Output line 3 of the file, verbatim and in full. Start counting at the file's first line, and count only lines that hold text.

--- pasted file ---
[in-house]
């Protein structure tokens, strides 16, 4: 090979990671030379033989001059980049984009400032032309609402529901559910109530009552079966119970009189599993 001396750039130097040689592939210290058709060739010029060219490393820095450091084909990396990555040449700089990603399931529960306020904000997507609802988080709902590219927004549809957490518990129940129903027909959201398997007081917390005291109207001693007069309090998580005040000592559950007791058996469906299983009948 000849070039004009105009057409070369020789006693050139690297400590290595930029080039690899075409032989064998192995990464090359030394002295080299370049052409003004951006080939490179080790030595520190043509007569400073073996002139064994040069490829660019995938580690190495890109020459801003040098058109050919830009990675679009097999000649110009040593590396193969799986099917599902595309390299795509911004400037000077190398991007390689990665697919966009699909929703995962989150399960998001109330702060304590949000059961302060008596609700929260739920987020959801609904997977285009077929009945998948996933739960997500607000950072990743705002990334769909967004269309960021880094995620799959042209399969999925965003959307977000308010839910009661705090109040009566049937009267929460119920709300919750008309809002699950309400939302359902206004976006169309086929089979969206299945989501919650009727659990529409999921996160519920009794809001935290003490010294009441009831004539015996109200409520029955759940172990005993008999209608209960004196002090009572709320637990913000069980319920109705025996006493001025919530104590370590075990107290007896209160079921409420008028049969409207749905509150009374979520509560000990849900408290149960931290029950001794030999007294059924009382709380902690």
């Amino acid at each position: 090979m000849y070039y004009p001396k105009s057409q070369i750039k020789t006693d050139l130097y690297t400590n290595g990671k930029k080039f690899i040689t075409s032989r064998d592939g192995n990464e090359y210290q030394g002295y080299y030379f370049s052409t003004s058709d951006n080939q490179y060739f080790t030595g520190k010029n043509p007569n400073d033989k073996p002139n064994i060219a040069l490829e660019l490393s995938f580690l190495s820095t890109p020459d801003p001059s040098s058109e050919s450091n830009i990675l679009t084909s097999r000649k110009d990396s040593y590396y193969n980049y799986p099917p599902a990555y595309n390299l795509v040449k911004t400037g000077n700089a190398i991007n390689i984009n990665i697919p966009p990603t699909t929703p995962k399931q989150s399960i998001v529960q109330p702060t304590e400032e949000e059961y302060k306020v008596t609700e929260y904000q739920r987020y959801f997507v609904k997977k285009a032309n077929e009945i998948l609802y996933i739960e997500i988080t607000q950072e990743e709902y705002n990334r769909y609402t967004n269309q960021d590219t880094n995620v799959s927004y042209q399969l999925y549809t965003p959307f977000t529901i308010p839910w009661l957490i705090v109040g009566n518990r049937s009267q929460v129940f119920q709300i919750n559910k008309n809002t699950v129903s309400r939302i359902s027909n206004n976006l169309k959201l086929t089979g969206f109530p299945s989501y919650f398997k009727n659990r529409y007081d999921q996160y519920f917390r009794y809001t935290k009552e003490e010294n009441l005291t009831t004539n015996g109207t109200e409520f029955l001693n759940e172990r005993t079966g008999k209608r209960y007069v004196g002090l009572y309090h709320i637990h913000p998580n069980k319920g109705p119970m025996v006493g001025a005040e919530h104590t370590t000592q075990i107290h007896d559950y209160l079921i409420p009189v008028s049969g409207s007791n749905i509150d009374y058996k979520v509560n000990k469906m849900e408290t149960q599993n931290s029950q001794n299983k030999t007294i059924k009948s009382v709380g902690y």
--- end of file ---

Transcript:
């Amino acid at each position: 090979m000849y070039y004009p001396k105009s057409q070369i750039k020789t006693d050139l130097y690297t400590n290595g990671k930029k080039f690899i040689t075409s032989r064998d592939g192995n990464e090359y210290q030394g002295y080299y030379f370049s052409t003004s058709d951006n080939q490179y060739f080790t030595g520190k010029n043509p007569n400073d033989k073996p002139n064994i060219a040069l490829e660019l490393s995938f580690l190495s820095t890109p020459d801003p001059s040098s058109e050919s450091n830009i990675l679009t084909s097999r000649k110009d990396s040593y590396y193969n980049y799986p099917p599902a990555y595309n390299l795509v040449k911004t400037g000077n700089a190398i991007n390689i984009n990665i697919p966009p990603t699909t929703p995962k399931q989150s399960i998001v529960q109330p702060t304590e400032e949000e059961y302060k306020v008596t609700e929260y904000q739920r987020y959801f997507v609904k997977k285009a032309n077929e009945i998948l609802y996933i739960e997500i988080t607000q950072e990743e709902y705002n990334r769909y609402t967004n269309q960021d590219t880094n995620v799959s927004y042209q399969l999925y549809t965003p959307f977000t529901i308010p839910w009661l957490i705090v109040g009566n518990r049937s009267q929460v129940f119920q709300i919750n559910k008309n809002t699950v129903s309400r939302i359902s027909n206004n976006l169309k959201l086929t089979g969206f109530p299945s989501y919650f398997k009727n659990r529409y007081d999921q996160y519920f917390r009794y809001t935290k009552e003490e010294n009441l005291t009831t004539n015996g109207t109200e409520f029955l001693n759940e172990r005993t079966g008999k209608r209960y007069v004196g002090l009572y309090h709320i637990h913000p998580n069980k319920g109705p119970m025996v006493g001025a005040e919530h104590t370590t000592q075990i107290h007896d559950y209160l079921i409420p009189v008028s049969g409207s007791n749905i509150d009374y058996k979520v509560n000990k469906m849900e408290t149960q599993n931290s029950q001794n299983k030999t007294i059924k009948s009382v709380g902690y």